LANCE WARGO v. COMMISSIONER OF CORRECTION, SC 19231
Judicial District of Rockville at G.A. 19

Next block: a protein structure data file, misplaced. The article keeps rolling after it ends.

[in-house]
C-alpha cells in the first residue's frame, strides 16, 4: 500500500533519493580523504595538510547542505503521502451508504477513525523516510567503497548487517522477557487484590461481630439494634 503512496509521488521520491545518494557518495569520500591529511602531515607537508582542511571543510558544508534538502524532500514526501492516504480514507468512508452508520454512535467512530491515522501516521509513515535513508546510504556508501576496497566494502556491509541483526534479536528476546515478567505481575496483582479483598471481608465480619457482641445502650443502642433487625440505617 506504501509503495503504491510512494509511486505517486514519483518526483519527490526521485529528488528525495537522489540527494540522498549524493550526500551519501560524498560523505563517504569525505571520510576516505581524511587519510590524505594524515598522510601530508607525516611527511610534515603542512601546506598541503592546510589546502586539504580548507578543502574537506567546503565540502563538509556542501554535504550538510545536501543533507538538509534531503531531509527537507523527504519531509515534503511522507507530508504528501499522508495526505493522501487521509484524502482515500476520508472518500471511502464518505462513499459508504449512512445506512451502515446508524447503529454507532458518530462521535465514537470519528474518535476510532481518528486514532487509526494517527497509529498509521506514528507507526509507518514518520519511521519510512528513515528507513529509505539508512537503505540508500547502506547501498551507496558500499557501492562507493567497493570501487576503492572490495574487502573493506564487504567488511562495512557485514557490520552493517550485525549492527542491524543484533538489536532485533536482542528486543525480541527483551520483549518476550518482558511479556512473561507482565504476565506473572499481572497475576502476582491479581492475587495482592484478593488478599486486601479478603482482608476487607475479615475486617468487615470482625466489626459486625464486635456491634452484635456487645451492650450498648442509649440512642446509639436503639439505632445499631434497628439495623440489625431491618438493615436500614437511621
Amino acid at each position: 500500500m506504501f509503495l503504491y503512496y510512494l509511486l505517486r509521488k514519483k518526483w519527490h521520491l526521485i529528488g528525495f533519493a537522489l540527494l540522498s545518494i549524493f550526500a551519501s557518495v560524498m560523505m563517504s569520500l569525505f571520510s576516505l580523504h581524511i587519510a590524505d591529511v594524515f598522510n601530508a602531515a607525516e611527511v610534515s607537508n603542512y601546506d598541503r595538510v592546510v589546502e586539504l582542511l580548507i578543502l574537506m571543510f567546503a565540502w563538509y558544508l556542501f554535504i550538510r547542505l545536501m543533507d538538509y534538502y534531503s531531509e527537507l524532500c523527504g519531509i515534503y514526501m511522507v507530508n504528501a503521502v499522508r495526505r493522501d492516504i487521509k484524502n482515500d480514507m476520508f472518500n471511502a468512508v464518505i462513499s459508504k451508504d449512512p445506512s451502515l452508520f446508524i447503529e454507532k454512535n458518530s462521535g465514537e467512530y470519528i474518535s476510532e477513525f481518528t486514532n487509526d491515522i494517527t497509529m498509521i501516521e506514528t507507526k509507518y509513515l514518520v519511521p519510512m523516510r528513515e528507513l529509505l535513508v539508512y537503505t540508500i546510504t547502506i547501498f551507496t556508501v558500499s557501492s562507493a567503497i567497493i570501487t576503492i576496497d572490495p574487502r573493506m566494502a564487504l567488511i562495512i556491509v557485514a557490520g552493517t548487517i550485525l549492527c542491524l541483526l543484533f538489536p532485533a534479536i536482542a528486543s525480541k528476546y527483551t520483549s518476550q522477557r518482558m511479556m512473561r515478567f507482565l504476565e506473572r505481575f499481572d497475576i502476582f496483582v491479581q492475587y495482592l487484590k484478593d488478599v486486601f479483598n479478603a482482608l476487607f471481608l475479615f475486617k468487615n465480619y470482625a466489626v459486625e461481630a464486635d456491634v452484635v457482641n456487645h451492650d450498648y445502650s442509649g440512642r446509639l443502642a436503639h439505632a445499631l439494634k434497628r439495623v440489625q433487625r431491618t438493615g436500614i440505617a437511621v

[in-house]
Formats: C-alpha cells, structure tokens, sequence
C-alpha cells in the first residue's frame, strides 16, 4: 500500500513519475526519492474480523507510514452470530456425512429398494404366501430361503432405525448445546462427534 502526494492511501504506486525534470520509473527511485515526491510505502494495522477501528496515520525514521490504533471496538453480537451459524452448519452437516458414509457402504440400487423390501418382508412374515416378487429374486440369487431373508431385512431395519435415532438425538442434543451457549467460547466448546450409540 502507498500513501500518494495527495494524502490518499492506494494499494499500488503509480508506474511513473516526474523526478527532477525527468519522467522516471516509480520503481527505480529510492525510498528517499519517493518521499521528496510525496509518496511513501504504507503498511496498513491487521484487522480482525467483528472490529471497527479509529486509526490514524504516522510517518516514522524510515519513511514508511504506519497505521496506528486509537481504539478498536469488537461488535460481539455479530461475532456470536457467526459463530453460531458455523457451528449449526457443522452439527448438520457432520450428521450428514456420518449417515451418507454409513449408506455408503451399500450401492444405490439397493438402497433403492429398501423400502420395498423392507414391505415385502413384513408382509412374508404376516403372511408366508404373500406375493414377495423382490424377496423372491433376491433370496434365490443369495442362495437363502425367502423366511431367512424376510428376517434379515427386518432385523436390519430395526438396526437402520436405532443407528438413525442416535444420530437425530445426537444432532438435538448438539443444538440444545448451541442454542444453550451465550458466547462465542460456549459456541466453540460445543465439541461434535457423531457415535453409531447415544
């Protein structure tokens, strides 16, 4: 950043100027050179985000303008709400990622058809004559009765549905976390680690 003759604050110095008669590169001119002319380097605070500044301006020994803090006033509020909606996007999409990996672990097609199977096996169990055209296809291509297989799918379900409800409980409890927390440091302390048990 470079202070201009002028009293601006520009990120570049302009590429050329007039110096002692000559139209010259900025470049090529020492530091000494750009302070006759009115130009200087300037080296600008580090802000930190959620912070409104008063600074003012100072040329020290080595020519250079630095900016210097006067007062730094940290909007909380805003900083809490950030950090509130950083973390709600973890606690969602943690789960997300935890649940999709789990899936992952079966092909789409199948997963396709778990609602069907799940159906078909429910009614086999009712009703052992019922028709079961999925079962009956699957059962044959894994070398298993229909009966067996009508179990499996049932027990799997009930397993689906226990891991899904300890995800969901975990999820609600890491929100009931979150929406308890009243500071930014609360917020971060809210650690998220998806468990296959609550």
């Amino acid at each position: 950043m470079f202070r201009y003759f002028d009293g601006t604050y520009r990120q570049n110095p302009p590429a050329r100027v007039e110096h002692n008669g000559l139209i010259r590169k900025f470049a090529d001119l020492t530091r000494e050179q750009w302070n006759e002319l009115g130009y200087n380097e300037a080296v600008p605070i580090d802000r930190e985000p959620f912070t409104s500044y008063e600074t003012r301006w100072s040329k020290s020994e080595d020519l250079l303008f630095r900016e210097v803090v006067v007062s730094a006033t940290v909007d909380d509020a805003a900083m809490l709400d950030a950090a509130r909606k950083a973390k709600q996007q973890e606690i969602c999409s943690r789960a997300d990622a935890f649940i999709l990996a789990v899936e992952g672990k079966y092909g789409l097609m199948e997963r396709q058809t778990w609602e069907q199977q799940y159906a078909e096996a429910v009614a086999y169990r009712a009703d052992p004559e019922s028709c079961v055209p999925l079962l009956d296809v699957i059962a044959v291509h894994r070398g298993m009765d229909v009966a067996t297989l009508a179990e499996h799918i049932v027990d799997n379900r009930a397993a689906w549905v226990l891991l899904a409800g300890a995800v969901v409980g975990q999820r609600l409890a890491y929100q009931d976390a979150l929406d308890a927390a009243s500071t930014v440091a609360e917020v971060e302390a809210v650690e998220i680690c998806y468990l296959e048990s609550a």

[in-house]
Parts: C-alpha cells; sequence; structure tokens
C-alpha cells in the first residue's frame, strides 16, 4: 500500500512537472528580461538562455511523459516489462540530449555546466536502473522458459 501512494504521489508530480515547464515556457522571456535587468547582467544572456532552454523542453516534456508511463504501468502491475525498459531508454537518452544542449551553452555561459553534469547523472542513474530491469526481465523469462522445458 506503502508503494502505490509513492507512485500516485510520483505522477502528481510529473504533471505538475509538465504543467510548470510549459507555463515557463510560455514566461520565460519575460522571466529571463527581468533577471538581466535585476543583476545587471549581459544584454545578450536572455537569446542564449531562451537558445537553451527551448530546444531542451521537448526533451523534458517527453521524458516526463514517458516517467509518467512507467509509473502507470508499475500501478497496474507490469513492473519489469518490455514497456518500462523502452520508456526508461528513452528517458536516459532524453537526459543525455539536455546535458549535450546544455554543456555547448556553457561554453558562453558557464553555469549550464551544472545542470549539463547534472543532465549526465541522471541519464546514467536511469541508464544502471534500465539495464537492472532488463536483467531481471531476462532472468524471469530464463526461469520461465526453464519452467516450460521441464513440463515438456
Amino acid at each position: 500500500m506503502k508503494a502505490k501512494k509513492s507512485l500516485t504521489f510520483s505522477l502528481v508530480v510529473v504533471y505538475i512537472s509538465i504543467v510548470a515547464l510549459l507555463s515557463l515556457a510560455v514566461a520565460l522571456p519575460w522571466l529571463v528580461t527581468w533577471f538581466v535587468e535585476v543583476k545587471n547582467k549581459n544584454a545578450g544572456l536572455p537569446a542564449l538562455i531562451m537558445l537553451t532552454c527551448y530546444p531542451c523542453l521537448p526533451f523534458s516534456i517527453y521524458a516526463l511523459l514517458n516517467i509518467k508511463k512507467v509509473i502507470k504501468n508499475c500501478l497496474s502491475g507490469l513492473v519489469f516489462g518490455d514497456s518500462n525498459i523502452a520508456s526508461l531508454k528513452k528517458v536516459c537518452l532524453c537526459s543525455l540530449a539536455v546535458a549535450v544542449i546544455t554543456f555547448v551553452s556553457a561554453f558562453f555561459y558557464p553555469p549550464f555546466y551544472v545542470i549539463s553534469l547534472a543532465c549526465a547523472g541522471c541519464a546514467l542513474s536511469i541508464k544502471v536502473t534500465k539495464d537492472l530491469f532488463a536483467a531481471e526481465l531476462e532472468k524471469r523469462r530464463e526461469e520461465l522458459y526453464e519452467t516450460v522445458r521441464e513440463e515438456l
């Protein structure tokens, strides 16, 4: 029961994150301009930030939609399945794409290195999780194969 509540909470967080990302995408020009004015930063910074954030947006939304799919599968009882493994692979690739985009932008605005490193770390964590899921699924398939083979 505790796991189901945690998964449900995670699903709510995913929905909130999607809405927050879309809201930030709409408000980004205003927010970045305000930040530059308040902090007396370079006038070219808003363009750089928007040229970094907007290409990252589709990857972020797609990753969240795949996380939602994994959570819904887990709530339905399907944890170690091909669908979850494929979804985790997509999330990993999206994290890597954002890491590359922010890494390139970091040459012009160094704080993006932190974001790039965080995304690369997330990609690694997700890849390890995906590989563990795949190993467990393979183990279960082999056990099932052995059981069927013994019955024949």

Habeas; Ineffective Assistance of Counsel; Whether Criminal Trial Counsel Ineffective due to Conflict of Interest Arising from Representation of Petitioner in Connection with Insurance Claim. The petitioner was convicted of murder in connection with his wife’s death and with arson in connection with a fire at his house. He brought this habeas action claiming that his trial attorney rendered ineffective assistance due to a conflict of interest that arose when he represented the petitioner both in a fire damage claim against his homeowner’s insurance carrier and at his criminal trial. The parties entered into a contingency fee agreement for the insurance proceeds claim. The petitioner argued that his trial attorney advised him to cooperate with the insurance carrier’s investigation because he wanted to be paid under the agreement, even though the results of the investigation were shared with the state and used against the petitioner at his criminal trial. The petitioner also argued that his trial attorney’s conflict adversely affected his performance at the criminal trial because he wanted to conceal his ethical misconduct and therefore failed to move to suppress the evidence from the investigation on the ground that it was obtained as a result of that misconduct. The habeas court rejected the petitioner’s ineffective assistance claim and denied his petition. The Appellate Court (144 Conn. App. 695) affirmed the habeas court’s judgment. It concluded that the habeas court did not err in finding that the petitioner’s trial attorney had advised him regarding the risks in cooperating with the insurance carrier’s investigation, but that the petitioner was adamant in pursuing his insurance proceeds claim and maintaining his innocence. It also concluded that the habeas court did not err in determining that, regardless of whether the petitioner’s trial attorney had a conflict, his failure to file a motion to suppress did not constitute ineffective assistance because there is no legal authority for the ground suggested by the petitioner. The Supreme Court will decide whether the Appellate Court properly affirmed the judgment rejecting the petitioner’s claim that his attorney was burdened by a conflict of interest arising out of his representation of the petitioner on a contingency fee basis in connection with his claim against his insurance company for payment for the losses he sustained as a result of the same fire that formed the basis for the arson charge.